Nor did Thao check on the suspect at any point. “No, because my job is scene security. I would trust [the other officers] . . . God gave me only one body and two hands and two legs. I can’t be in two places at once.”

He hoped the paramedics would know what to do. They could restrain the suspect better. Just hold him down without handcuffs.

Thao did not hear Lane say anything about “excited delirium.” From his training, Thao believed “excited delirium” was a mental health or drug-related condition when someone acts erratically with no apparent self-awareness and potentially is explosive or violent.[2]

Thao did hear the suspect say he couldn’t breathe, but he was talking, which meant he was breathing.

Thao saw Chauvin struggling with the suspect. At some point he saw Chauvin’s left knee on the suspect’s neck. There is a specific technique for use of a knee that was taught in training. Thao has never used that technique and had never seen Chauvin use it before.

Most of the time Thao was focused on traffic and the crowd, which at some point said the suspect was not moving. Thao assumed the other officers would take appropriate action.

After Floyd and Lane left the scene in the ambulance, Kueng recommended that they lock up the vehicle Floyd had been driving and leave it parked on the street. Thao thought Kueng did not recognize the potential gravity of the situation so Thao responded, “We’re not going to leave the scene” and took steps to secure the car and the scene as evidence.

Later when he was told that the suspect [Mr. Floyd] had died, Thao said, “I didn’t want anyone to die. It was kind of a somber moment, especially for me. My heart kind of sank.”

At the very end of the interview, Thao was asked, “Do you think you could have done something differently to intervene?” His response: “I’m under the belief that you can always do something differently on every single call… I guess I would be more observant toward Floyd.”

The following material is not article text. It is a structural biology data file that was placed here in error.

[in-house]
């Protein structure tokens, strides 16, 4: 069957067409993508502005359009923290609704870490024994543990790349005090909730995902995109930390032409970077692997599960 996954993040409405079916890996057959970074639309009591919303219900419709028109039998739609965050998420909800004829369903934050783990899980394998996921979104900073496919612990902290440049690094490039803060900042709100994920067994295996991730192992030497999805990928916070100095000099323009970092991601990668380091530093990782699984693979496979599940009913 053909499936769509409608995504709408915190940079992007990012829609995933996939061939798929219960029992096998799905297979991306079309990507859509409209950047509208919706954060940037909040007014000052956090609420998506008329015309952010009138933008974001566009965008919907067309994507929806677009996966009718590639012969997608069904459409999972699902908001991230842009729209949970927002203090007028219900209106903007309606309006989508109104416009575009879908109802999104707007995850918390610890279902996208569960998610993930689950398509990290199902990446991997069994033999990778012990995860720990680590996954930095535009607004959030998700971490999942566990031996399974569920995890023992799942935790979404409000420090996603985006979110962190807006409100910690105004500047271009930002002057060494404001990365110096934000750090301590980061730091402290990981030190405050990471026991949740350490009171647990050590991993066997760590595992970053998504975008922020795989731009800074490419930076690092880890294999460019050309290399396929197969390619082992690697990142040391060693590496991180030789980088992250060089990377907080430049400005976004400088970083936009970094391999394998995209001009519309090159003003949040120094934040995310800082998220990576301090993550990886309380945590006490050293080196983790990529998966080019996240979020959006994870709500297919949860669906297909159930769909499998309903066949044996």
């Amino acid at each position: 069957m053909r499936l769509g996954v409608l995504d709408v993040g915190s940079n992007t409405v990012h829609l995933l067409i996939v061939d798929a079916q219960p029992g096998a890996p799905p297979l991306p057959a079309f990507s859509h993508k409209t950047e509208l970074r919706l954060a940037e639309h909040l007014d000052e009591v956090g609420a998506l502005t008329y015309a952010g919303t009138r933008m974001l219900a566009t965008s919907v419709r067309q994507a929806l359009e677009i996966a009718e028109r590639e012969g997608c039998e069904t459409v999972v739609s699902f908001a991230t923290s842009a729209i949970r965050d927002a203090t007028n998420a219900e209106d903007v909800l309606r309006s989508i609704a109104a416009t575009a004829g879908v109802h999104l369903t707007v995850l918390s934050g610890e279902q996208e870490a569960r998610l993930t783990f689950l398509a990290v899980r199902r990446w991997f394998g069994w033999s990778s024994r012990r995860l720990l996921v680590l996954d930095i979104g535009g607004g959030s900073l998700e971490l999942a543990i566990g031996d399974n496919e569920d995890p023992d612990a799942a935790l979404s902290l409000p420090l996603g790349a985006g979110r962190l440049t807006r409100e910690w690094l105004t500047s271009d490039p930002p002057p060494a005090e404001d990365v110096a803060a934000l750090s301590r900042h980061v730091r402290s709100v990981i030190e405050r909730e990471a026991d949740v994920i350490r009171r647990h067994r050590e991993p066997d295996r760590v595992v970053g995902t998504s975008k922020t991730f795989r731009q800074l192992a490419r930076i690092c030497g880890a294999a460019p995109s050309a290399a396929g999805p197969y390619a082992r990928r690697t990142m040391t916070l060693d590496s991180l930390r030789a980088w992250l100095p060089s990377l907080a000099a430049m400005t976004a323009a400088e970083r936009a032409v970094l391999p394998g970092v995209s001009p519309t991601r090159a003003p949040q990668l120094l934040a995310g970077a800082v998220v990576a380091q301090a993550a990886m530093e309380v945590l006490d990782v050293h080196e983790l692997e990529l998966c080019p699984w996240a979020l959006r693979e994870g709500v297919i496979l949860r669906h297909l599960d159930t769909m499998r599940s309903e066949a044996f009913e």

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[1] Xiong, Officer charged in George Floyd’s killing tells investigators his job wasn’t to check on Floyd, video shows, StarTribune (Aug. 15, 2020); Raiche, Former MPD officer Tou Thao reveals to investigators what he could’ve done differently in Floyd case, KSTP.com (Aug. 14, 2020); Shen, Minneapolis cop Tou Thao told investigators he feared George Floyd ‘would have superhuman strength if he was on drugs’ and admits ‘his heart sank’ when he died on the sidewalk, dailymail.com (Aug. 15, 2020); Assoc. Press. Officer minimized role in Floyd’s death during questioning, StarTribune (Aug. 15, 2020); BCA interview with Tou Thao after George Floyd killing is released, StarTribune (Aug. 15, 2020) (video); Exhibits Attached to Affidavit of Matthew Frank, State v. Thao, Court File No. 27-CR-20-12949 (Hennepin County District Court Aug. 12, 2020) (Ex. 4 (Thao BCA Interview on flash drive)).

[2] Three distinguished medical scientists have said that “excited delirium” is “pseudoscience.” (See Concept of “Excited Delirium” Is Junk Science, dwkcommentaries.com (July 21, 2020).)

 

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dwkcommentaries

As a retired lawyer and adjunct law professor, Duane W. Krohnke has developed strong interests in U.S. and international law, politics and history. He also is a Christian and an active member of Minneapolis’ Westminster Presbyterian Church. His blog draws from these and other interests. He delights in the writing freedom of blogging that does not follow a preordained logical structure. The ex post facto logical organization of the posts and comments is set forth in the continually being revised “List of Posts and Comments–Topical” in the Pages section on the right side of the blog.